Sunday, March 13, 2011

Unfortunate (CDK) decisions

Sometimes you make decisions which turn out unlucky. Christoph, Dan, and I made one about 10 years ago (see this photo from Dan with his whiteboard where we wrote down our thoughts). The one I am talking about is not bad in itself, but the implementation is bad; bad in the sense that it makes it easy for other toolkits to make a difference in size and performance (see also Quo vadis, CDK?).

The reason why I bring this up, is that I am answering a question on the CCL mailing list on how to convert a XYZ file into an adjacency matrix, and my Groovy Cheminformatics did not have a section on graph matrices yet. And I just ran into the issue that the CDK XYZReader only accepts an IChemFile. Then I realized the book doesn't explain yet why that is either.

It basically comes down that chemical files can contain a wide variety of chemistry. MDL molfiles can contain a single Molecule, but also a set of molecules. Chemical documents in general, think Jmol, can also contain trajectories for cyclohexane (see this nice animation by Bob), etc, etc. And because the CDK is a general chemistry development toolkit, it has to support all. So, we have the IChemFile concept which corresponds to a chemical file, containing a sequence of one or more models, which may be if a single molecules (e.g. geometry optimizations), or multiple models (e.g. MDL SD files). Similarly, each model can contain a variety of objects: reactions, set of molecules, and crystals. Well, you get the point.

Now, at some point, it was decided that being able to convert file formats from one into another might in fact be interesting (think OpenBabel). That's where it went wrong (and if you start git blaming it would not surprise me if I am the center of all evil here). Just to keep it simple, it made sense to have all IO classes at least support ChemFile, because whatever the content, it could always be wrapped in an ChemFile.

So, the answer to the question on the CCL mailing list is a bit more involved than I wanted:
import org.openscience.cdk.*;
import org.openscience.cdk.config.*;
import org.openscience.cdk.interfaces.*;
import org.openscience.cdk.graph.matrix.*;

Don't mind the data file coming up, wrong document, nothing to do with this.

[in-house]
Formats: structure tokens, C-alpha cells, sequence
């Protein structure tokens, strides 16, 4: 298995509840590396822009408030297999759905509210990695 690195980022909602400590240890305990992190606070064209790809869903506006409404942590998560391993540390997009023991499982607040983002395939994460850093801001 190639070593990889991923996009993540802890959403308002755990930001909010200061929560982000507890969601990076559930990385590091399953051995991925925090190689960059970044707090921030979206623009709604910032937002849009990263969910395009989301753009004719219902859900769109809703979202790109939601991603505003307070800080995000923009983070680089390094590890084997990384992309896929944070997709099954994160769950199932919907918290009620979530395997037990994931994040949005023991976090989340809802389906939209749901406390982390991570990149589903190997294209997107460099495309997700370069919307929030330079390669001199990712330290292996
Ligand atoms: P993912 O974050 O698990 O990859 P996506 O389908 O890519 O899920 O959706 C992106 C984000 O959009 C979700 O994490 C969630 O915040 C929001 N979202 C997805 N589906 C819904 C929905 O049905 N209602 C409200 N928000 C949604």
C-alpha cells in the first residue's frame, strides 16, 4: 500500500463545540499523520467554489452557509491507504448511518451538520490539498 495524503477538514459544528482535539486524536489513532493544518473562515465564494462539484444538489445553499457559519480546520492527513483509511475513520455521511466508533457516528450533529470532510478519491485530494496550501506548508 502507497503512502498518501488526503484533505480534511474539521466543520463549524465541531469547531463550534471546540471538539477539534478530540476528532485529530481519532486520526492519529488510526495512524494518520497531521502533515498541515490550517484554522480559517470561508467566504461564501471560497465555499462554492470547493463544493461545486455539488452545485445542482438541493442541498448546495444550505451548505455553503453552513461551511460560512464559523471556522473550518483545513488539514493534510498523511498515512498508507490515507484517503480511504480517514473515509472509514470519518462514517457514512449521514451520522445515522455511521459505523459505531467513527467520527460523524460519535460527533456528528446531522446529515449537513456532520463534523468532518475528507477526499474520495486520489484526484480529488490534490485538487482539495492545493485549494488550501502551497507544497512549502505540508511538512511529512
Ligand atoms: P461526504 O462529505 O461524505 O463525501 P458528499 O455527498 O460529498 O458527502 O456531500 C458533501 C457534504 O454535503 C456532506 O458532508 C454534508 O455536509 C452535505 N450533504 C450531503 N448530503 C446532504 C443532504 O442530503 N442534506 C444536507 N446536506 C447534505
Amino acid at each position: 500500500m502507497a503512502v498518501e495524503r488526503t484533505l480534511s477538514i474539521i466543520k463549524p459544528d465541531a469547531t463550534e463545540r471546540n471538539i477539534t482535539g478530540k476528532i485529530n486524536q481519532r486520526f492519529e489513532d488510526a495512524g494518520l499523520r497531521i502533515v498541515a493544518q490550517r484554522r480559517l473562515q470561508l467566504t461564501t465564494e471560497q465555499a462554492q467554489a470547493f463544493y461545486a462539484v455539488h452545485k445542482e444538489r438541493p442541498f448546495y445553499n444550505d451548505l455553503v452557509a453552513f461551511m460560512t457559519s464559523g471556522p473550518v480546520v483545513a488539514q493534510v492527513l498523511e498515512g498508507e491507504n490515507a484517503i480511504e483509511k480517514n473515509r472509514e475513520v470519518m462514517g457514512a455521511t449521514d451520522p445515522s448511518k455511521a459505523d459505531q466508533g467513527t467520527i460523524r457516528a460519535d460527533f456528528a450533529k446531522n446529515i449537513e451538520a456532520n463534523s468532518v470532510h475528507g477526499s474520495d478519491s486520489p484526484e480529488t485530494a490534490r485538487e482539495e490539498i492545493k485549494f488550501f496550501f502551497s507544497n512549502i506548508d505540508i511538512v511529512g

import org.openscience.cdk.graph.rebond.*;

reader = new XYZReader(
  new File("data/").newReader()
allContent = ChemFileManipulator.getAllAtomContainers( ChemFile())
ethanoicAcid = allContent.get(0)

factory = AtomTypeFactory.getInstance(
for (IAtom atom : ethanoicAcid.atoms()) {
RebondTool rebonder = new RebondTool(2.0, 0.5, 0.5);

int[][] matrix = AdjacencyMatrix.getMatrix(ethanoicAcid)

println "The adjaceny matrix:"
for (row=0;row<ethanoicAcid.getAtomCount();row++) {
  for (col=0;col<ethanoicAcid.getAtomCount();col++) {
    print matrix[row][col] + " "
  println ""
This code gives this output:
The adjaceny matrix:
0 1 1 1 1 0 0 0 
1 0 0 0 0 1 1 0 
1 0 0 0 0 0 0 0 
1 0 0 0 0 0 0 0 
1 0 0 0 0 0 0 0 
0 1 0 0 0 0 0 0 
0 1 0 0 0 0 0 1 
0 0 0 0 0 0 1 0 

Note that the RebondTool didn't pick up the bond order, but that's not needed for the adjacency matrix anyway.

Getting back on the unfortunate design decision: what would things have looked liked if we had typed our IChemObject reading and writing classes, allowing us to differentiate IChemObjectReader<IAtomContaienr> from IChemObjectReader<IChemFile>. It would have greatly reduced the size of simple programs, or something like the wished-for 50k JChemPaint applet. Right now, pulling in a single reader, will automatically pull in all IChemObject classes. Rather, I would just pull in IAtomContainer, which in itself is too large too. But that's for another blog post.

The key thing to remember is: don't be afraid to add some complexity if that allows you to make other things optional.